Field of Science

When pterosaurs were still mammals: evolving views of the flying dragons

Post submitted to the Boneyard 2.2 Carnival at
Love in the Time of Chasmosaurs

In the history of palaeontology there is the recurring attempt to compare the past with the present, even to force the past in our present schemata - an extreme exam
ple was (and in part is) the tentative to classify and compare fossil vertebrates among the animals we know best: the mammals.
Both dinosaurs and birds in the past have been attrib
uted to this order, but also the perhaps most mysterious vertebrates ever known: the pterodactyls.

Cosimo Alessandro Collini, the director of the Cabinet of Curiosities of the principality of Pfalz (southwest part of modern Germany) was the first to speculate about pterodactyls in 1784.

Fig.1. Pterodactylus antiquus (Upper Jurassic, Eichstätt, Bavaria), the first by Cosimo Collini in 1784 scientific described pterosaur.

Fig.2. Copper engraving of the holotype fossil of Pterodactylus antiquus (SOEMMERRING, 1812) by Italian naturalist Cosimo A. Collini in 1784.

Based on a fossil found in a limestone quarry near the town of Eichstätt and associated with remains of fishes and crustaceans, he proposed that the strange animal lived in the sea and was an aquatic creature.
It was the French-German naturalist Johann Hermann (1738-1800), observing the drawings of Collini the first to guess correctly that the creature possessed a membrane supported by the elongated fourth finger and was able to fly. In March 1800 he contacted the French palaeontologist Cuvier with a letter in which he presented a reconstruction of the animal resembling a mammal: with a body covered by fur (which, even if Hermann had studied the original specimen, is not preserved), large wings that resemble those of a bat - especially the part between the neck and the limbs of the animal - and what look like's external genitalia.

Fig.3. First life restorations of Pterodactylus antiquus by Jean Hermann of Strasbourg, sent in a letter to George Cuvier in 1800.

Studying the description and drawings in 1801, but not the fossil, Cuvier confirmed the membrane a
nd the fly capacity of the animal and classified it as reptile. Perhaps Cuvier realized that his classification of pterodactyls between reptiles would not be universally accepted, so he added to his statement the notion that the animal was the strangest of all prehistoric creatures.
In fact, even after Cuvier, some authors returned to the idea that the pterodact
yl was a sea creature, whose wings were used as fins.
But this reluctance is not to surprising, in the classic models of physiology reptiles were assumed far to inferior compared to birds and mammals to be
able to fly.
The English palaeontologist Owen accepted the classification as a reptile, but noted that the me
tabolism of these reptiles only enabled them to an unsafe flight and their possible maximum size would not exceed those of modern vertebrates. In 1847 this theory was refused by the discovery of "Pterodactylus giganteus", an animal with a wingspan of over 4.7 m, much larger than every modern flying bird or mammal.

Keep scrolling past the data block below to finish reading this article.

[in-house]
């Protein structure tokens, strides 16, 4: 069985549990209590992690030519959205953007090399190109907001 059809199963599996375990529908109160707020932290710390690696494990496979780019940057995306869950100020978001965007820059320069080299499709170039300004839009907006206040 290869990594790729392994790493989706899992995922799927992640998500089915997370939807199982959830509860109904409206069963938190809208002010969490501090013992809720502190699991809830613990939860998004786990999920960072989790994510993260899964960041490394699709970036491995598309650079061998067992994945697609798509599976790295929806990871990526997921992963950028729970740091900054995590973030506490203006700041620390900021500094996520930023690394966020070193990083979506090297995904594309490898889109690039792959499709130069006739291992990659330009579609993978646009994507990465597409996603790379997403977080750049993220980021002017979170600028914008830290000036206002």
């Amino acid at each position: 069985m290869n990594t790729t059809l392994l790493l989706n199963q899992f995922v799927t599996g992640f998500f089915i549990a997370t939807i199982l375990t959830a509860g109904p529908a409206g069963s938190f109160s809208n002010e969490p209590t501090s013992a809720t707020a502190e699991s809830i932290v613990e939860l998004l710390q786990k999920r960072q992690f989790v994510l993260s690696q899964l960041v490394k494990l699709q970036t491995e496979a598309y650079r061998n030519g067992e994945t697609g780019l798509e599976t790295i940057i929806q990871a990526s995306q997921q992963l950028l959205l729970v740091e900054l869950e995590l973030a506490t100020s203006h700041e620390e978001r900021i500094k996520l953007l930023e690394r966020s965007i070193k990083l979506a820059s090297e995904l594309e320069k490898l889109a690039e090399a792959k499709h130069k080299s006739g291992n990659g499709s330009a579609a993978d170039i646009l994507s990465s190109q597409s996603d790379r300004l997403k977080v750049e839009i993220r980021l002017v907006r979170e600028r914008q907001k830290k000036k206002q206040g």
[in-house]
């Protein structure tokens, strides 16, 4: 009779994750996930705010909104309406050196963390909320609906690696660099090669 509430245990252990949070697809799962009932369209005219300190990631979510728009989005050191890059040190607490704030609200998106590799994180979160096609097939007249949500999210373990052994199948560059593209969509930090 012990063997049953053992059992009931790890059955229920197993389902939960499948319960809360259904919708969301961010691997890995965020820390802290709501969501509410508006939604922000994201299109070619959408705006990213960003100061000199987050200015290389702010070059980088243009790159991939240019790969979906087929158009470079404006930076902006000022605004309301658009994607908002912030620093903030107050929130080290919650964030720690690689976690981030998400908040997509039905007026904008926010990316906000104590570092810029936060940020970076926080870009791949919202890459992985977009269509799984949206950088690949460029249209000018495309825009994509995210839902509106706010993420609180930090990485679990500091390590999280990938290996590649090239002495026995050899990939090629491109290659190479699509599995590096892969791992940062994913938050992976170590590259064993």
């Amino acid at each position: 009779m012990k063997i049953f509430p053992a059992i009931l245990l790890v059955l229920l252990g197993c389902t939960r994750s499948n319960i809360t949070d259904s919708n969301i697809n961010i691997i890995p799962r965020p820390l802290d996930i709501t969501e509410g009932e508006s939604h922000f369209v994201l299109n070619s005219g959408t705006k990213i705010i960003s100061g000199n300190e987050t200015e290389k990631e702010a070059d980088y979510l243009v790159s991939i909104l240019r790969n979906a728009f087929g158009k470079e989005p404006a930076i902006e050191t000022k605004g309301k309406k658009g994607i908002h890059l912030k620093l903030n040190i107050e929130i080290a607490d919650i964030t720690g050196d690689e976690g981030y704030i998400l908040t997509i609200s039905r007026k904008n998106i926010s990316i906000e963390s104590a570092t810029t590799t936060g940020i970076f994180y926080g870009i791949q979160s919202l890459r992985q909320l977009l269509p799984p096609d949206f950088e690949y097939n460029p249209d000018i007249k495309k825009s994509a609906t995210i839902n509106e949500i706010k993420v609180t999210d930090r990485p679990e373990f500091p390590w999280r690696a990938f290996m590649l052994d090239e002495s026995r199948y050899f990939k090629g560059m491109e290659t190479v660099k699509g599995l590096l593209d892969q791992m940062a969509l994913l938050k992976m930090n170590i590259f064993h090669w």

The naturalist and entomologist Edward Newman (1801-1876), founder of the magazine "The Zoologist", published in 1843 his opinion on the pterodactyls-matter, where he dared to contradic
t the mighty Cuvier. Given the similarity of the skeleton with today's bats (See also the historical reconstruction of Pterodactylus antiquus by Th. von Soemmerring in 1817) and the need for an endothermic metabolism, pterodactyls ranks among mammals, he concluded. So the famous reconstruction by Newman shows an creature resembling a flying marsupial, a mammalian group that at these times was known to be of ancient origin.

Fig.4. Reconstruction according to Newman´s hypothesis of "Pterodactylus crassirostris" and below "Pterodactylus brevirostris", from NEWMAN 1843.

Despite these attempts, in the following decades the classic reptilian
reconstruction will prevail, with animals resembling large winged, scaly lizards. Only in Germany, where Goldfuss interprets minute pits found on the wing membranes as hair follicles, flying reptiles can be reconstructions as more dynamic and "evolved" creatures.

Fig.5. "Group of small flying dragons, or Pterodactyls" from HUTCHINSON 1897.

Fig.6. Rhamphorhynchus by Heinrich Harder (1858-1935), from the collector cards series "Tiere der Urwelt" (Animals of the Prehistoric World), 1916.

Modern research has finally established that pterosaurs are closely related to the archosaurs, and some species were definitely covered by a kind of fur, but the onset of these "hairs", or better "bristles", in the outer epidermis makes these structures o
nly superficial resembling the true hairs of mammals, it's an example of convergent evolution, where feature for thermoregulation were evolved independent in both animal groups.

Fig.7. Specimen of Rhamphorhynchus muensteri (Upper Jurassic, Eichstätt Bavaria).

Fig.8. Anterior, left arm with membrane of Rhamphorhynchus muensteri (Upper Jurassic, Eichstätt Bavaria). On this specimen, nicknamed "Zittel-wing", the palaeontologist Karl Alfred von Zittel in 1882 described the form and the structure of the wings of pterosaurs.


HUTCHINSON, H.N. (1897): Extinct monsters: A popular account of some of the larger forms of ancient animal life. Chapman & Hall, ld. London
NEWMAN, E. (1843): Note on the Pterodactyle Tribe considered as Marsupial Bats. The Zoologist 1: 129
SEELEY, H.G. (1901): Dragons of the air, an account of extinct flying reptiles. Appleton. New York

P.S. By the way I´m still searching for this paper:
TAQUET & PADIAN (2004): The earliest known restoration of a pterosaur and the philosophical origins of Cuvier’s Ossemens Fossiles. Comptes Rendus Palevol, 3(2): 157-175

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